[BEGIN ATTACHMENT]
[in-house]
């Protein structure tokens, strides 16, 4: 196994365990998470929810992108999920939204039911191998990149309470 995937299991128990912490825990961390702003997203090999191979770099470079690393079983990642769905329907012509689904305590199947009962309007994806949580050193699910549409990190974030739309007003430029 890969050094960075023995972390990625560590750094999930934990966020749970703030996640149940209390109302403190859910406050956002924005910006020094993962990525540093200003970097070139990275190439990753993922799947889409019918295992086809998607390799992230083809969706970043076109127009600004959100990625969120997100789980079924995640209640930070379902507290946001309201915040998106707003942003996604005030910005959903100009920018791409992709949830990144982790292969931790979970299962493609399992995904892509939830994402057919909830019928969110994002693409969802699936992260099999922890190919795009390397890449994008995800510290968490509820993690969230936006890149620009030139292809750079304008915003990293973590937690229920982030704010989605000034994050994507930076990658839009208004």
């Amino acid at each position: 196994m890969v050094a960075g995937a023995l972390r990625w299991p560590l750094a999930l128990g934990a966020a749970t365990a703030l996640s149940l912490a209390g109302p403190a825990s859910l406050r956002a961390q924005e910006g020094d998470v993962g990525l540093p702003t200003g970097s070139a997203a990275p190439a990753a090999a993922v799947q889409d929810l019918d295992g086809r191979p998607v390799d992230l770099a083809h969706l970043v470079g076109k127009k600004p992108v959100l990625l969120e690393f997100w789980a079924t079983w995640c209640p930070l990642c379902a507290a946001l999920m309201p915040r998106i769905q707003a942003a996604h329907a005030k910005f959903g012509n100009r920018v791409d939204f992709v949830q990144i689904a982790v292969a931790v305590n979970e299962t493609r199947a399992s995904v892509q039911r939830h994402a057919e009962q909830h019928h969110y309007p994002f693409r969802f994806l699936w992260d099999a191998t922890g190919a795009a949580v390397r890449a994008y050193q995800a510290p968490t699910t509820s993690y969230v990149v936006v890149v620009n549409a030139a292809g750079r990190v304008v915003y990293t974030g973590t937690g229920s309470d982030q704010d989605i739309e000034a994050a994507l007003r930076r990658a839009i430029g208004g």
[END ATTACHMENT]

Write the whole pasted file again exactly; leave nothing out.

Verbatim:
[in-house]
């Protein structure tokens, strides 16, 4: 196994365990998470929810992108999920939204039911191998990149309470 995937299991128990912490825990961390702003997203090999191979770099470079690393079983990642769905329907012509689904305590199947009962309007994806949580050193699910549409990190974030739309007003430029 890969050094960075023995972390990625560590750094999930934990966020749970703030996640149940209390109302403190859910406050956002924005910006020094993962990525540093200003970097070139990275190439990753993922799947889409019918295992086809998607390799992230083809969706970043076109127009600004959100990625969120997100789980079924995640209640930070379902507290946001309201915040998106707003942003996604005030910005959903100009920018791409992709949830990144982790292969931790979970299962493609399992995904892509939830994402057919909830019928969110994002693409969802699936992260099999922890190919795009390397890449994008995800510290968490509820993690969230936006890149620009030139292809750079304008915003990293973590937690229920982030704010989605000034994050994507930076990658839009208004």
């Amino acid at each position: 196994m890969v050094a960075g995937a023995l972390r990625w299991p560590l750094a999930l128990g934990a966020a749970t365990a703030l996640s149940l912490a209390g109302p403190a825990s859910l406050r956002a961390q924005e910006g020094d998470v993962g990525l540093p702003t200003g970097s070139a997203a990275p190439a990753a090999a993922v799947q889409d929810l019918d295992g086809r191979p998607v390799d992230l770099a083809h969706l970043v470079g076109k127009k600004p992108v959100l990625l969120e690393f997100w789980a079924t079983w995640c209640p930070l990642c379902a507290a946001l999920m309201p915040r998106i769905q707003a942003a996604h329907a005030k910005f959903g012509n100009r920018v791409d939204f992709v949830q990144i689904a982790v292969a931790v305590n979970e299962t493609r199947a399992s995904v892509q039911r939830h994402a057919e009962q909830h019928h969110y309007p994002f693409r969802f994806l699936w992260d099999a191998t922890g190919a795009a949580v390397r890449a994008y050193q995800a510290p968490t699910t509820s993690y969230v990149v936006v890149v620009n549409a030139a292809g750079r990190v304008v915003y990293t974030g973590t937690g229920s309470d982030q704010d989605i739309e000034a994050a994507l007003r930076r990658a839009i430029g208004g």